Notes From The Producer: Origin of a Song

Notes From The Producer: Origin of a Song

Roz White and Teresa Castracane in “Black Pearl Sings!” at MetroStage.

Roz White and Teresa Castracane in “Black Pearl Sings!” at MetroStage. Photo by Chris Banks

As a producer of plays I find the playwright’s inspiration for a play to be fascinating. Is it a historical base or inspired by or simply a jumping off point for a purely fictional story? In the case of “Black Pearl Sings!” it is all of the above. Playwright Frank Higgins was intrigued by the research happening in the 1930s where ethnomusicologists were traipsing around the country trying to locate indigenous American folk songs and then trace them back to their origins whether it be Ireland, Africa or Appalachia. Musicologist John Lomax is famous for his recordings of more than 10,000 folk songs during that period that have ended up at the Archive of American Folk Song of the Library of Congress. His most famous discovery was Huddie “Leadbelly” Ledbetter in a Louisiana prison who became one of the most acclaimed folksingers of the time.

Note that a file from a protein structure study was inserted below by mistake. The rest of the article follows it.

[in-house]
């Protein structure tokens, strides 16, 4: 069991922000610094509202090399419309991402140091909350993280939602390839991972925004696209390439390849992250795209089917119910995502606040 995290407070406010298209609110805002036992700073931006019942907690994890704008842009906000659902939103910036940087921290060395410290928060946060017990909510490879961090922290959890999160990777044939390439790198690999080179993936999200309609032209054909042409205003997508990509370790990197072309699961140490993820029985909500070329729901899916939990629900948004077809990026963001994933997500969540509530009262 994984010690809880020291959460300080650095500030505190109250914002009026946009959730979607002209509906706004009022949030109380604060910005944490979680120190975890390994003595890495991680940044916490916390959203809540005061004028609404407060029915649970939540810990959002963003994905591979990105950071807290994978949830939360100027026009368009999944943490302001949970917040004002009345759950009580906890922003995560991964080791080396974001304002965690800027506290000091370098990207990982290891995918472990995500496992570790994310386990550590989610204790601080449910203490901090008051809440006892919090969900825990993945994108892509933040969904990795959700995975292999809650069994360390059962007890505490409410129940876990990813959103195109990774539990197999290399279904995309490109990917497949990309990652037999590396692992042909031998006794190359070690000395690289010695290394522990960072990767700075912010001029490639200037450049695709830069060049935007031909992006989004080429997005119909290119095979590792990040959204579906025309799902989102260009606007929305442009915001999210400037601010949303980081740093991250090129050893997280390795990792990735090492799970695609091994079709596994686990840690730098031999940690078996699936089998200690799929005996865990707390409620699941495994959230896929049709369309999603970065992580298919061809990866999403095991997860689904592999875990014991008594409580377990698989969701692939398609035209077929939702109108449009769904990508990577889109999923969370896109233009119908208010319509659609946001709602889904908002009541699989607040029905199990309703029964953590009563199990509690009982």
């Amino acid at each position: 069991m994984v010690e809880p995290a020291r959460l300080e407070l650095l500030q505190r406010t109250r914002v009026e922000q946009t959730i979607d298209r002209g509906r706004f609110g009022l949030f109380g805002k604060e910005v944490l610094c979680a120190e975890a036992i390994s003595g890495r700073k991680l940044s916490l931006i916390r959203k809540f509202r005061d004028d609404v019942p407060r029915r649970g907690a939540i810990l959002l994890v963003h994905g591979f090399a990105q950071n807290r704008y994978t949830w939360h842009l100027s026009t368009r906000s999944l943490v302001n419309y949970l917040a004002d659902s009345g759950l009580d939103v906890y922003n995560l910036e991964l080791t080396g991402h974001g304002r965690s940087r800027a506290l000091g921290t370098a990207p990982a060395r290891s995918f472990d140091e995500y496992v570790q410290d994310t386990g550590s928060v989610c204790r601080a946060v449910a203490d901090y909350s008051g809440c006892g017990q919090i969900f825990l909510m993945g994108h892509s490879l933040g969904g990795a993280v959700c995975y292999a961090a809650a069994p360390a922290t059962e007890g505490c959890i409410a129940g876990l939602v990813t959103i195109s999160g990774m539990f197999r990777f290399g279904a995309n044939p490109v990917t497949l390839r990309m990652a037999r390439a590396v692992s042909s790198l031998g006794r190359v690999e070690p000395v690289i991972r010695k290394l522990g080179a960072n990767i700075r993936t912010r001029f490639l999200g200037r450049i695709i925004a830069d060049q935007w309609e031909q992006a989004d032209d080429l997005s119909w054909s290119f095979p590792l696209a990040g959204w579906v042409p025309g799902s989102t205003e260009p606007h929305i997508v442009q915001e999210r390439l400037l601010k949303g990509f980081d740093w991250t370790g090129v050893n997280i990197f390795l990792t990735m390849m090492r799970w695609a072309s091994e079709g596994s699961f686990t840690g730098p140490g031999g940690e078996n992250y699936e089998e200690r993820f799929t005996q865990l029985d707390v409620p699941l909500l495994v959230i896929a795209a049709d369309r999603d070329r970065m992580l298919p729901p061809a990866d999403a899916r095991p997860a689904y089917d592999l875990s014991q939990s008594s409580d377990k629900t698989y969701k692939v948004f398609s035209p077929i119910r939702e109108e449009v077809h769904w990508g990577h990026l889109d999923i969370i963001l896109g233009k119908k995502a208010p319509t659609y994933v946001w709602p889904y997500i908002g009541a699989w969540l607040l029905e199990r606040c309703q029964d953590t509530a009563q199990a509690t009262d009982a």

The other influence is equally compelling as described by playwright Higgins in an email about the documentary film “The Language You Cry in.” He writes, “It's how I became aware of the story behind the African song that appears at the end of ‘Black Pearl Sings!’. Back in the ‘30s a professor recorded a Gullah grandmother and her granddaughter singing what to them were nonsense syllables in what sounded like a children's song. Decades later, a professor from Sierra Leone heard the recording and thought that there were words that sounded like a dialect from his country. The filmmakers searched for years and finally found a woman in an inland village who recognized the song. The filmmakers then brought the granddaughter (now a grandmother herself) and her granddaughter to Sierra Leone to meet the woman who knew the original African song.”

In “Black Pearl Sings!” we find musicologist Susannah in a Texas prison discovering Pearl who just might have information about the origin of a song that can be traced back to its original roots in Africa. A fascinating relationship arises from this unlikely partnership. References to Pearl’s family in “the islands” with that funny name, “Hilton Head.” and many other clues make the play particularly interesting when you know some of the background. There is even a reference to Zora Neale Hurston, the famous author but also folklorist and anthropologist, who is a supposed neighbor of Susannah’s in Greenwich Village, where we find our two characters in the second act. Those are all the clues you are getting. Now you will have to come see the production to find out how it ends. Running through May 29, so call the theatre today for tickets.